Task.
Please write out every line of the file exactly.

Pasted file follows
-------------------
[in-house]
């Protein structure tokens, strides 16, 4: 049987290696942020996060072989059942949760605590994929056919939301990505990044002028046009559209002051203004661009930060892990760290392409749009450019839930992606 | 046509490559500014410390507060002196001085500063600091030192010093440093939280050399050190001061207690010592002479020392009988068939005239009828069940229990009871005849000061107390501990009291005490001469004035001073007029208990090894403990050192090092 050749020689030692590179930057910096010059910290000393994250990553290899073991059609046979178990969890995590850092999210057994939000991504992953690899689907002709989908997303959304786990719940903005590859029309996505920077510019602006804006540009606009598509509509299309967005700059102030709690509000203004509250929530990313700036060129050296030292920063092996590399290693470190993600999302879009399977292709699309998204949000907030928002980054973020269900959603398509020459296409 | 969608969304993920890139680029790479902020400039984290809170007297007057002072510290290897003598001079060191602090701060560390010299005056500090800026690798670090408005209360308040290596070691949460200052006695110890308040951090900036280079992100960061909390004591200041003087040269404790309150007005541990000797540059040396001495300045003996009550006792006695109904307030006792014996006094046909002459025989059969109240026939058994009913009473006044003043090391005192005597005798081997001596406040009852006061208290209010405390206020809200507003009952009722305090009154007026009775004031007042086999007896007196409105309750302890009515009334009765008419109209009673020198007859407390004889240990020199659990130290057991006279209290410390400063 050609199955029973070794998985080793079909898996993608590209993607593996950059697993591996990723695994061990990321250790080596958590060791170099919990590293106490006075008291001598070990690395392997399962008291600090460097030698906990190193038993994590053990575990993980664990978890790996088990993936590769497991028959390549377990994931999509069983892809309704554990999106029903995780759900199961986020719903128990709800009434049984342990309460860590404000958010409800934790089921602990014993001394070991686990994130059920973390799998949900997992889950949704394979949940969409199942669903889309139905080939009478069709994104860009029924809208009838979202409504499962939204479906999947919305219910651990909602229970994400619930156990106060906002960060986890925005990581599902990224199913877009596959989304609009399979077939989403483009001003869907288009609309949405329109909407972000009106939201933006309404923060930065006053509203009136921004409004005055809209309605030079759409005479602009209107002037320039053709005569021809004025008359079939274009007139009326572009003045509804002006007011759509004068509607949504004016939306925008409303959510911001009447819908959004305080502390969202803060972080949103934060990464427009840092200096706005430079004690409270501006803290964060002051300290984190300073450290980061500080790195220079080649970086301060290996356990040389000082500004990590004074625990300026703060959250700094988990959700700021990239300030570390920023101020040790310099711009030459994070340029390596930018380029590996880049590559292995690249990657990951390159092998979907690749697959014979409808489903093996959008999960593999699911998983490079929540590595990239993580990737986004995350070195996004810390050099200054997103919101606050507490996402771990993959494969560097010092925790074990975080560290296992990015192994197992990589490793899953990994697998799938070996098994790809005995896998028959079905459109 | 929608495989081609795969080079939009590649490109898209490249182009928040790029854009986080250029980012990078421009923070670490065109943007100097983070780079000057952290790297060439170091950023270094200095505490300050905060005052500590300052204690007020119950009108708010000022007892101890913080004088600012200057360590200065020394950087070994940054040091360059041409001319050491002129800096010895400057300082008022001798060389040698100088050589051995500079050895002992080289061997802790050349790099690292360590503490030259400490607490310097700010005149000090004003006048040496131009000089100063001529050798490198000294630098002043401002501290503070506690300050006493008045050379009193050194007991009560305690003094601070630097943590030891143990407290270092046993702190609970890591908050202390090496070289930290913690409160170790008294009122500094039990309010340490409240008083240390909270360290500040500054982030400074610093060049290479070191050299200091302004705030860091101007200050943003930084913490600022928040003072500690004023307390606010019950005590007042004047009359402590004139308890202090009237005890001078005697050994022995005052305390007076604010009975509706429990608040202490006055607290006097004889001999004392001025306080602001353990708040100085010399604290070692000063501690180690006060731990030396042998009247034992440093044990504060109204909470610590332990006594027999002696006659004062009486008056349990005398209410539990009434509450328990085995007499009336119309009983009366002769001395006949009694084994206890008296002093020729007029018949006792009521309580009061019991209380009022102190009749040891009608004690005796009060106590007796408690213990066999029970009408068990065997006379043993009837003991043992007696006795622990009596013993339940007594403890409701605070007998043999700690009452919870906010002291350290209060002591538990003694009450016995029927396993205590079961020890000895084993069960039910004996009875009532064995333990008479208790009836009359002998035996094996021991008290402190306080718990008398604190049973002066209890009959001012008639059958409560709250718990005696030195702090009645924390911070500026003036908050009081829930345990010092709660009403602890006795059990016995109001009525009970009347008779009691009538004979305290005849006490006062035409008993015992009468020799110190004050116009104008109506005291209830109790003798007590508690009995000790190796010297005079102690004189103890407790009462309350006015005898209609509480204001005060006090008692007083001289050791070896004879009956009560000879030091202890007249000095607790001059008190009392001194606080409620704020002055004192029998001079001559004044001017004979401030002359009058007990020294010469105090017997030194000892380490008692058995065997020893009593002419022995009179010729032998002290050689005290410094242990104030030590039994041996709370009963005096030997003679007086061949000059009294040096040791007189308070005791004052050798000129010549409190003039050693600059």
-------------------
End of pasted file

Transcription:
[in-house]
């Protein structure tokens, strides 16, 4: 049987290696942020996060072989059942949760605590994929056919939301990505990044002028046009559209002051203004661009930060892990760290392409749009450019839930992606 | 046509490559500014410390507060002196001085500063600091030192010093440093939280050399050190001061207690010592002479020392009988068939005239009828069940229990009871005849000061107390501990009291005490001469004035001073007029208990090894403990050192090092 050749020689030692590179930057910096010059910290000393994250990553290899073991059609046979178990969890995590850092999210057994939000991504992953690899689907002709989908997303959304786990719940903005590859029309996505920077510019602006804006540009606009598509509509299309967005700059102030709690509000203004509250929530990313700036060129050296030292920063092996590399290693470190993600999302879009399977292709699309998204949000907030928002980054973020269900959603398509020459296409 | 969608969304993920890139680029790479902020400039984290809170007297007057002072510290290897003598001079060191602090701060560390010299005056500090800026690798670090408005209360308040290596070691949460200052006695110890308040951090900036280079992100960061909390004591200041003087040269404790309150007005541990000797540059040396001495300045003996009550006792006695109904307030006792014996006094046909002459025989059969109240026939058994009913009473006044003043090391005192005597005798081997001596406040009852006061208290209010405390206020809200507003009952009722305090009154007026009775004031007042086999007896007196409105309750302890009515009334009765008419109209009673020198007859407390004889240990020199659990130290057991006279209290410390400063 050609199955029973070794998985080793079909898996993608590209993607593996950059697993591996990723695994061990990321250790080596958590060791170099919990590293106490006075008291001598070990690395392997399962008291600090460097030698906990190193038993994590053990575990993980664990978890790996088990993936590769497991028959390549377990994931999509069983892809309704554990999106029903995780759900199961986020719903128990709800009434049984342990309460860590404000958010409800934790089921602990014993001394070991686990994130059920973390799998949900997992889950949704394979949940969409199942669903889309139905080939009478069709994104860009029924809208009838979202409504499962939204479906999947919305219910651990909602229970994400619930156990106060906002960060986890925005990581599902990224199913877009596959989304609009399979077939989403483009001003869907288009609309949405329109909407972000009106939201933006309404923060930065006053509203009136921004409004005055809209309605030079759409005479602009209107002037320039053709005569021809004025008359079939274009007139009326572009003045509804002006007011759509004068509607949504004016939306925008409303959510911001009447819908959004305080502390969202803060972080949103934060990464427009840092200096706005430079004690409270501006803290964060002051300290984190300073450290980061500080790195220079080649970086301060290996356990040389000082500004990590004074625990300026703060959250700094988990959700700021990239300030570390920023101020040790310099711009030459994070340029390596930018380029590996880049590559292995690249990657990951390159092998979907690749697959014979409808489903093996959008999960593999699911998983490079929540590595990239993580990737986004995350070195996004810390050099200054997103919101606050507490996402771990993959494969560097010092925790074990975080560290296992990015192994197992990589490793899953990994697998799938070996098994790809005995896998028959079905459109 | 929608495989081609795969080079939009590649490109898209490249182009928040790029854009986080250029980012990078421009923070670490065109943007100097983070780079000057952290790297060439170091950023270094200095505490300050905060005052500590300052204690007020119950009108708010000022007892101890913080004088600012200057360590200065020394950087070994940054040091360059041409001319050491002129800096010895400057300082008022001798060389040698100088050589051995500079050895002992080289061997802790050349790099690292360590503490030259400490607490310097700010005149000090004003006048040496131009000089100063001529050798490198000294630098002043401002501290503070506690300050006493008045050379009193050194007991009560305690003094601070630097943590030891143990407290270092046993702190609970890591908050202390090496070289930290913690409160170790008294009122500094039990309010340490409240008083240390909270360290500040500054982030400074610093060049290479070191050299200091302004705030860091101007200050943003930084913490600022928040003072500690004023307390606010019950005590007042004047009359402590004139308890202090009237005890001078005697050994022995005052305390007076604010009975509706429990608040202490006055607290006097004889001999004392001025306080602001353990708040100085010399604290070692000063501690180690006060731990030396042998009247034992440093044990504060109204909470610590332990006594027999002696006659004062009486008056349990005398209410539990009434509450328990085995007499009336119309009983009366002769001395006949009694084994206890008296002093020729007029018949006792009521309580009061019991209380009022102190009749040891009608004690005796009060106590007796408690213990066999029970009408068990065997006379043993009837003991043992007696006795622990009596013993339940007594403890409701605070007998043999700690009452919870906010002291350290209060002591538990003694009450016995029927396993205590079961020890000895084993069960039910004996009875009532064995333990008479208790009836009359002998035996094996021991008290402190306080718990008398604190049973002066209890009959001012008639059958409560709250718990005696030195702090009645924390911070500026003036908050009081829930345990010092709660009403602890006795059990016995109001009525009970009347008779009691009538004979305290005849006490006062035409008993015992009468020799110190004050116009104008109506005291209830109790003798007590508690009995000790190796010297005079102690004189103890407790009462309350006015005898209609509480204001005060006090008692007083001289050791070896004879009956009560000879030091202890007249000095607790001059008190009392001194606080409620704020002055004192029998001079001559004044001017004979401030002359009058007990020294010469105090017997030194000892380490008692058995065997020893009593002419022995009179010729032998002290050689005290410094242990104030030590039994041996709370009963005096030997003679007086061949000059009294040096040791007189308070005791004052050798000129010549409190003039050693600059």